“Bring Lady Binks, if she has the condescension to honour us”—[a bow was very stiffly exchanged between the ladies]—“bring Mr. Springblossom — Winterblossom — and all the lions and lionesses — we have room for the whole collection. My brother, I suppose, will bring his own particular regiment of bears, which, with the usual assortment of monkeys seen in all caravans, will complete the menagerie. How you are to be entertained at Shaws-Castle, is, I thank Heaven, not my business, but John’s.”

“We shall want no formal entertainment, my love,” said Lady Penelope; “a déjeûner à la fourchette — we know, Clara, you would die of doing the honours of a formal dinner.”

“Not a bit; I should live long enough to make my will, and bequeath all large parties to old Nick, who invented them.”

“Miss Mowbray,” said Lady Binks, who had been thwarted by this free-spoken young lady, both in her former character of a coquette and romp, and in that of a prude which she at present wore —“Miss Mowbray declares for

‘Champagne and a chicken at last.’”

“The chicken without the champagne, if you please,” said Miss Mowbray; “I have known ladies pay dear to have champagne on the board. — By the by, Lady Penelope, you have not your collection in the same order and discipline as Pidcock and Polito. There was much growling and snarling in the lower den when I passed it.”

“It was feeding-time, my love,” said Lady Penelope; “and the lower animals of every class become pugnacious at that hour — you see all our safer and well-conditioned animals are loose, and in good order.”

“Oh, yes — in the keeper’s presence, you know — Well, I must venture to cross the hall again among all that growling and grumbling — I would I had the fairy prince’s quarters of mutton to toss among them if they should break out — He, I mean, who fetched water from the Fountain of Lions. However, on second thoughts, I will take the back way, and avoid them. — What says honest Bottom? —

‘For if they should as lions come in strife

Into such place, ’twere pity of their life.’”

“Shall I go with you, my dear?” said Lady Penelope.

“No — I have too great a soul for that — I think some of them are lions only as far as the hide is concerned.”

“But why would you go so soon, Clara?”

“Because my errand is finished — have I not invited you and yours? and would not Lord Chesterfield himself allow I have done the polite thing?”

“But you have spoke to none of the company — how can you be so odd, my love?” said her ladyship.

“Why, I spoke to them all when I spoke to you and Lady Binks — but I am a good girl, and will do as I am bid.”

So saying, she looked round the company, and addressed each of them with an affectation of interest and politeness, which thinly concealed scorn and contempt.

“Mr. Winterblossom, I hope the gout is better — Mr. Robert Rymar —(I have escaped calling him Thomas for once)— I hope the public give encouragement to the muses — Mr. Keelavine, I trust your pencil is busy — Mr. Chatterly, I have no doubt your flock improves — Dr. Quackleben, I am sure your patients recover — These are all the especials of the worthy company I know — for the rest, health to the sick, and pleasure to the healthy!”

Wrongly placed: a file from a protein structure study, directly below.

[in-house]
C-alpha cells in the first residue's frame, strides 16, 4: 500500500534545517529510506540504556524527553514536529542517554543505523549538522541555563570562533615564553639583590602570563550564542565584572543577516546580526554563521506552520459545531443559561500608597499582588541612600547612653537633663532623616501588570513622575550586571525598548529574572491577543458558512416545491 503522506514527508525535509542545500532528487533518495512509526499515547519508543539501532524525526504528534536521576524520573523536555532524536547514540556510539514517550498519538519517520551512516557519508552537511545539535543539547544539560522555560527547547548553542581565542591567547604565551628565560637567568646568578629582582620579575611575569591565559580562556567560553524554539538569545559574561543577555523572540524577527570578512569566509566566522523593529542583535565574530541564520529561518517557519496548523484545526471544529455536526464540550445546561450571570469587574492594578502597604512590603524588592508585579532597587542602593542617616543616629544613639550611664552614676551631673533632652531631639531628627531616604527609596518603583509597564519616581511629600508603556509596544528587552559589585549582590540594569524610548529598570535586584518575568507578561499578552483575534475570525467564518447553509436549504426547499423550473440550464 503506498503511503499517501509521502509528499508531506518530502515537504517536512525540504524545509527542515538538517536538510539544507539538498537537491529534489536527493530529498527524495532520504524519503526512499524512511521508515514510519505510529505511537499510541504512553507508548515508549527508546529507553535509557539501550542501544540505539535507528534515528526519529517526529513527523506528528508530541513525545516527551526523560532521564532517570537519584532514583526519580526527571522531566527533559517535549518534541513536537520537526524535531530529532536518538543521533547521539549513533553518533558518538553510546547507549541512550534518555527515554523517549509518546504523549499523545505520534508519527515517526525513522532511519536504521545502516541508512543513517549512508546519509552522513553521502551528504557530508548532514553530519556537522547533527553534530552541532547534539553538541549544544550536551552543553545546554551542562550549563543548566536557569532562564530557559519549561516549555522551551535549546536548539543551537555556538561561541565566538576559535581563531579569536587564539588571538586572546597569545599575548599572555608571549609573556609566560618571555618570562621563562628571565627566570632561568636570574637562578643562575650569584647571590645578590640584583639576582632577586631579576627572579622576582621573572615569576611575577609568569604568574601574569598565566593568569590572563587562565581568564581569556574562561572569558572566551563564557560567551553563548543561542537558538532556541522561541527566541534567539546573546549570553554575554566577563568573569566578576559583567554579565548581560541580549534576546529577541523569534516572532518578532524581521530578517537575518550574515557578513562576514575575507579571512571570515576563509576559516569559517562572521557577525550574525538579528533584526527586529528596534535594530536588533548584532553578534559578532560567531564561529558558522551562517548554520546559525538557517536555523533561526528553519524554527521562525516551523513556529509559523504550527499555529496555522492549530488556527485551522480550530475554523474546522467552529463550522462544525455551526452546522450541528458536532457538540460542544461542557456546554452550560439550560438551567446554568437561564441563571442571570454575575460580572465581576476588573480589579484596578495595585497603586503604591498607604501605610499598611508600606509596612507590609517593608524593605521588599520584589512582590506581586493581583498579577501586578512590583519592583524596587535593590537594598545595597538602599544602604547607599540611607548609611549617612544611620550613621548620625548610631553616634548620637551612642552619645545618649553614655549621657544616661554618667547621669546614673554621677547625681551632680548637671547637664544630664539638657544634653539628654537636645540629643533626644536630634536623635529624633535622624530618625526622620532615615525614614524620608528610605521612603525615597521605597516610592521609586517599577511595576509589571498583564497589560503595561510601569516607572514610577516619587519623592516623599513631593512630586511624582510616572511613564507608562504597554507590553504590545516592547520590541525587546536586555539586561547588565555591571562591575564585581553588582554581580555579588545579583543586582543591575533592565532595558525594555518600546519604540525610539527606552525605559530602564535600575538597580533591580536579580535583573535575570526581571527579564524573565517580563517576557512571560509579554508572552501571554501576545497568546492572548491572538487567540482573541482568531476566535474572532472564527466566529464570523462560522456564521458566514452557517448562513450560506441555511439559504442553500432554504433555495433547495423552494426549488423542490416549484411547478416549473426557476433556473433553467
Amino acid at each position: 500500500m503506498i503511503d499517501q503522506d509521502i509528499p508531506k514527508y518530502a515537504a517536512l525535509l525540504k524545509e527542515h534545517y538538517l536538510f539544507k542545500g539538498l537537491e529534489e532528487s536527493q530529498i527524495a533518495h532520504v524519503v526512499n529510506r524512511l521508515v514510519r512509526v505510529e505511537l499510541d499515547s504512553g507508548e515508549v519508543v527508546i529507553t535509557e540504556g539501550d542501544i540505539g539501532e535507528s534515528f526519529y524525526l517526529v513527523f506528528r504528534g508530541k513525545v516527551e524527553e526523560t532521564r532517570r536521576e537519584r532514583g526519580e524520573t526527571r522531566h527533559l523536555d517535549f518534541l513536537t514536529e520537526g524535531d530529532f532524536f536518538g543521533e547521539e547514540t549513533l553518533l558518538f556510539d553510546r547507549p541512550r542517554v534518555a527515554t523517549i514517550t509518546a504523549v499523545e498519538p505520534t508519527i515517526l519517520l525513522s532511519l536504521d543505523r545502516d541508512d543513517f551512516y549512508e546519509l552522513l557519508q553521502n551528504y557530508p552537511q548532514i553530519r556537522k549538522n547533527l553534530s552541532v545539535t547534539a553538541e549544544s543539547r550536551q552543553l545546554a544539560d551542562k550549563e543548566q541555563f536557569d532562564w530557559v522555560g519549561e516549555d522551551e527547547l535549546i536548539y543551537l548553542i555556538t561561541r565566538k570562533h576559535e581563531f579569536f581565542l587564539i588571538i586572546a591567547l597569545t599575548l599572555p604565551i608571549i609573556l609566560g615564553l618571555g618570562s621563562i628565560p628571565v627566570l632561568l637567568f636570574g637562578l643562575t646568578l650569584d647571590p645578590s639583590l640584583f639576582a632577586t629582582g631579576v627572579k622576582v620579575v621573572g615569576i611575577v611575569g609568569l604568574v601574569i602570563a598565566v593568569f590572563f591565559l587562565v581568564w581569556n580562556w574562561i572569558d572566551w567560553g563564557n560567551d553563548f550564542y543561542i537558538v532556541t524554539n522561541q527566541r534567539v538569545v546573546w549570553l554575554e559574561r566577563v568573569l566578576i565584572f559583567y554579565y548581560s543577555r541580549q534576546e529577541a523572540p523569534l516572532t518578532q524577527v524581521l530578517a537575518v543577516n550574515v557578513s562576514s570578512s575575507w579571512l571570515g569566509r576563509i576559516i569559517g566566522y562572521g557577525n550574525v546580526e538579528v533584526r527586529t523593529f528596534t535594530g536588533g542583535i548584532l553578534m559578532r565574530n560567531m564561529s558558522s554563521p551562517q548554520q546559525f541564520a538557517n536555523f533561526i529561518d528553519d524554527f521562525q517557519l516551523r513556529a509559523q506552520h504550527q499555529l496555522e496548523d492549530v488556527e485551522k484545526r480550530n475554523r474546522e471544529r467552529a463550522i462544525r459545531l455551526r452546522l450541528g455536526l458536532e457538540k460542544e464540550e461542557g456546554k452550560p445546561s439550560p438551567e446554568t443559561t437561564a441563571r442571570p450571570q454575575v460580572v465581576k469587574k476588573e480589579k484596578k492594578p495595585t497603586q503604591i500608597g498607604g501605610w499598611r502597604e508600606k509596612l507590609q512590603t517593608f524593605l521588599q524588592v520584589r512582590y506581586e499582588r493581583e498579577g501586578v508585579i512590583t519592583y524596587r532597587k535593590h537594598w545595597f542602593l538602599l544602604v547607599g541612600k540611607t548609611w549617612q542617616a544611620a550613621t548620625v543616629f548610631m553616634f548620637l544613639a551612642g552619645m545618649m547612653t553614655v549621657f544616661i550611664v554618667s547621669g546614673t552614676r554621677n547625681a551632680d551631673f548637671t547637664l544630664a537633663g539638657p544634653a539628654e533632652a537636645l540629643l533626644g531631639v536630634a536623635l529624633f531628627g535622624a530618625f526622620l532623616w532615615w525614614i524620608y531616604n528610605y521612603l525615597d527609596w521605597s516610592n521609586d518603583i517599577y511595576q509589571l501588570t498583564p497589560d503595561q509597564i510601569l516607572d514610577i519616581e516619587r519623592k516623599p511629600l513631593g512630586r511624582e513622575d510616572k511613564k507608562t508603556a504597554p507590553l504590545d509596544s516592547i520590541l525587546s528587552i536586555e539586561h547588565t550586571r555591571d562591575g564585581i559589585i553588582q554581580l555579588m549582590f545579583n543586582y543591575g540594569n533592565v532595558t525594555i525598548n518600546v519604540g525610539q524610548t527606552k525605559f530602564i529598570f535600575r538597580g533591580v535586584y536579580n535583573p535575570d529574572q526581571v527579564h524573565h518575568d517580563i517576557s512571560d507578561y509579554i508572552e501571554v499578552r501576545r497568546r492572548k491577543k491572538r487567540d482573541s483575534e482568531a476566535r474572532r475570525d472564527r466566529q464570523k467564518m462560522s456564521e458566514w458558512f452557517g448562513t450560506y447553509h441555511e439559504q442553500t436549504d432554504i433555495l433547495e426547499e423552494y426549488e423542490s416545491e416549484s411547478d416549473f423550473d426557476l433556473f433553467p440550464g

“You are not going in reality, my love?” said Lady Penelope; “these hasty rides agitate your nerves — they do, indeed — you should be cautious — Shall I speak to Quackleben?”

“To neither Quack nor quackle, on my account, my dear lady. It is not as you would seem to say, by your winking at Lady Binks — it is not, indeed — I shall be no Lady Clementina, to be the wonder and pity of the spring of St. Ronan’s — No Ophelia neither — though I will say with her, Good-night, ladies — Good night, sweet ladies! — and now — not my coach, my coach — but my horse, my horse!”

So saying, she tripped out of the room by a side passage, leaving the ladies looking at each other significantly, and shaking their heads with an expression of much import.

“Something has ruffled the poor unhappy girl,” said Lady Penelope; “I never saw her so very odd before.”

“Were I to speak my mind,” said Lady Binks, “I think, as Mrs. Highmore says in the farce, her madness is but a poor excuse for her impertinence.”

“Oh fie! my sweet Lady Binks,” said Lady Penelope, “spare my poor favourite! You, surely, of all others, should forgive the excesses of an amiable eccentricity of temper. — Forgive me, my love, but I must defend an absent friend — My Lady Binks, I am very sure, is too generous and candid to

‘Hate for arts which caused herself to rise.’”

“Not being conscious of any high elevation, my lady,” answered Lady Binks, “I do not know any arts I have been under the necessity of practising to attain it. I suppose a Scotch lady of an ancient family may become the wife of an English baronet, and no very extraordinary great cause to wonder at it.”

“No, surely — but people in this world will, you know, wonder at nothing,” answered Lady Penelope.

“If you envy me my poor quiz, Sir Bingo, I’ll get you a better, Lady Pen.”

“I don’t doubt your talents, my dear, but when I want one, I will get one for myself. — But here comes the whole party of quizzes. — Joliffe, offer the gentlemen tea — then get the floor ready for the dancers, and set the card-tables in the next room.”

15 The late Dr. Gregory is probably intimated, as one of the celebrated Dr. Cullen’s personal habits is previously mentioned. Dr. Gregory was distinguished for putting his patients on a severe regimen.

16 A fur pouch for keeping tobacco.

Last updated Sunday, March 27, 2016 at 12:00